It was early afternoon and really quite hot and the town had a soporific feel that made me think of my favourite Al Stewart song ‘Year of the Cat’:

‘She comes out of the sun in a silk dress running like a watercolour in the rain, don’t bother asking for explanation she’ll just tell you she came from the Year of the Cat… By the blue tiled walls near the market stalls there’s a hidden door she leads you to, these days she says I feel my life is like a river running through, the Year of the Cat’

And then we moved on again, in land this time towards the ancient town of Ponte de Lima with a bridge that crosses the River Lima into the town that has twenty-four arches, four of which on the south bank are the original Roman construction. Ponte de Lima, reputed to be Portugal’s oldest town and we strolled slowly through a tranquil assemblage of solid granite houses, some aristocratically ornate, lining streets that wind down to the stupendous Roman bridge.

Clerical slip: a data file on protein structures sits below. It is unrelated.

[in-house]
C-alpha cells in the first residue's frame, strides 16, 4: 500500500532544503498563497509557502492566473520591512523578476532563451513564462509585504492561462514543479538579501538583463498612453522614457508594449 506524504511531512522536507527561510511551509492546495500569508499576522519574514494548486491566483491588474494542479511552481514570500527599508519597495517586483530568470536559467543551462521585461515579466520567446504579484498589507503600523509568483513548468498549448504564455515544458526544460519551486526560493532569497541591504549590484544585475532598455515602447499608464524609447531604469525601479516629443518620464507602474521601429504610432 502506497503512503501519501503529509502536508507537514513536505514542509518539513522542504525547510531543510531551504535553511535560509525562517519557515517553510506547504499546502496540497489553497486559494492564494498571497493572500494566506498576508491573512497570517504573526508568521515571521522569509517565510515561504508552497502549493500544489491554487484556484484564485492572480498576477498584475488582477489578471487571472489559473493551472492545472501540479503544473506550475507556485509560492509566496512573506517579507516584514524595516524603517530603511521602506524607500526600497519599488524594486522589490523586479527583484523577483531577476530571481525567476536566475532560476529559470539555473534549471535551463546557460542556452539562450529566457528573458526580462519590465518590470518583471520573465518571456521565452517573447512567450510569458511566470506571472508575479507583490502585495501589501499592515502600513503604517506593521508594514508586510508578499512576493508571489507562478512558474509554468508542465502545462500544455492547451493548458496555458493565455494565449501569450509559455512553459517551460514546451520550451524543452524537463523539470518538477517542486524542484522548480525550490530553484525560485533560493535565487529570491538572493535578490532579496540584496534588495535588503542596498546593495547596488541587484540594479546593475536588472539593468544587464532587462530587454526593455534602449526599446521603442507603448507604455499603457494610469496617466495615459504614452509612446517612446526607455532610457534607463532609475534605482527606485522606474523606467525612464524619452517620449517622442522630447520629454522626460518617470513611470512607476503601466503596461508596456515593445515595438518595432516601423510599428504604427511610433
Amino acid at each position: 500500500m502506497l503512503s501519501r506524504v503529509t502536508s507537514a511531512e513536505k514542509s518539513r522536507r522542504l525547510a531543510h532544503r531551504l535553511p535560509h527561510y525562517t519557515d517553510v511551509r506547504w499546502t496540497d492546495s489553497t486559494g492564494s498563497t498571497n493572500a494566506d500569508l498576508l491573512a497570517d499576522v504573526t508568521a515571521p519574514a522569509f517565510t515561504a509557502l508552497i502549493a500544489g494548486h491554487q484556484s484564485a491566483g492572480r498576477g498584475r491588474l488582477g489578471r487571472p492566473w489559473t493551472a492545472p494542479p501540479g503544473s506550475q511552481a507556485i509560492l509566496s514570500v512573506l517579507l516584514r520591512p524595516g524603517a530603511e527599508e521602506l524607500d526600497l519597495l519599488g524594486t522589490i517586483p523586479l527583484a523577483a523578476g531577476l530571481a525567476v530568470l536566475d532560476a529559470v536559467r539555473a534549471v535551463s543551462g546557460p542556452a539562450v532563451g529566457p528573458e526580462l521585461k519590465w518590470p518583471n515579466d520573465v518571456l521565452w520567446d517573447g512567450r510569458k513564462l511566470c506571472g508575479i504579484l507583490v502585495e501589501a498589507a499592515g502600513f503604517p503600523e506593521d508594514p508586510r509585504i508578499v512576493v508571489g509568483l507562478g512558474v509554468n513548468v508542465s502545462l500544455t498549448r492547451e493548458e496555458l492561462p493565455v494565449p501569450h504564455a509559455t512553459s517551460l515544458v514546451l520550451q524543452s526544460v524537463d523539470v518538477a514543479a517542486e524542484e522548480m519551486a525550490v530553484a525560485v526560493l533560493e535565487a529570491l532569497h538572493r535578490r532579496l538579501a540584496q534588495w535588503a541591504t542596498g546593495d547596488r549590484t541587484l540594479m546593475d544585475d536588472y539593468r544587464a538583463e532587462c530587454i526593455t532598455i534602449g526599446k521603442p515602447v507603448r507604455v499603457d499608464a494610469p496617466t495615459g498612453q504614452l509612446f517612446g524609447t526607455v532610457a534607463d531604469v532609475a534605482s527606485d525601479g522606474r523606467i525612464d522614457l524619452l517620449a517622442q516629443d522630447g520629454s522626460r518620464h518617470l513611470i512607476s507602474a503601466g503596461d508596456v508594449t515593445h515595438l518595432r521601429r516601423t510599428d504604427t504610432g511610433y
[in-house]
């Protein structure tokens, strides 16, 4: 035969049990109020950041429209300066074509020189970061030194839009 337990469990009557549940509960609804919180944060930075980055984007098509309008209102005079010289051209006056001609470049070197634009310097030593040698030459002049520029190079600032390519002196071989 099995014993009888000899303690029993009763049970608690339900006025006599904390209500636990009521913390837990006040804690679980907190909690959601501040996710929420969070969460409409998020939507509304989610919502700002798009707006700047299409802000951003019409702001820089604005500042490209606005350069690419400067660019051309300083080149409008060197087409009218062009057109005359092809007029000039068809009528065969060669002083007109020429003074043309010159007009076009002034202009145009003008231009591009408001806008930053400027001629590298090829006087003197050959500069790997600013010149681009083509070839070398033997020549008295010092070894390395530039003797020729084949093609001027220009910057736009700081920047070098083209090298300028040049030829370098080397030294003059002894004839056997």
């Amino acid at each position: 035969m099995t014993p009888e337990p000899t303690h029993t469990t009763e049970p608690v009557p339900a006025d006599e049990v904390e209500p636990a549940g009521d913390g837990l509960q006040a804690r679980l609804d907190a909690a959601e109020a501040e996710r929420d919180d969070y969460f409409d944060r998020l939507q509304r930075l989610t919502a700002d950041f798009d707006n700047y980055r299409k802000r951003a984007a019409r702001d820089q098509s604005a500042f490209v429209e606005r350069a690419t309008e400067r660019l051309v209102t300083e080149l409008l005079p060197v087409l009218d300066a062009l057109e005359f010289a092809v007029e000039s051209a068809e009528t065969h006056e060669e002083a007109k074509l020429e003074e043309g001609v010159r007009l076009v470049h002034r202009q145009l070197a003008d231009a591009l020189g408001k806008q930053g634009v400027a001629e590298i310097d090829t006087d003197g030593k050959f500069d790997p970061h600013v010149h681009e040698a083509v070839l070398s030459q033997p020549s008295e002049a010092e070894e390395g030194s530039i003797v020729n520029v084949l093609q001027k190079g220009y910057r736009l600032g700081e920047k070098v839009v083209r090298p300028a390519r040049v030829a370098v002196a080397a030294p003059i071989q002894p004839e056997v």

It was really hot now and we walked across the bridge and watched some men optimistically trying to catch the huge carp that we could see clearly swimming in the water below and teasing the men on the bridge above.

They were big fish and had been around a long time so I don’t think they were going to get caught this afternoon.  Before we left we had a drink at a shabby roadside bar under the welcome shade of strategically placed umbrellas and then we left and returned to the motorway for the drive back to Spain.

Ponte de Lima Postcard


3 responses to “Northern Portugal, Caminha and Viano do Castelo

  1. How very thoughtful of you to aid in Portugal’s statistic! 🙂

  2. Pingback: Northern Portugal, Caminha and Viano do Castelo | Have Bag, Will Travel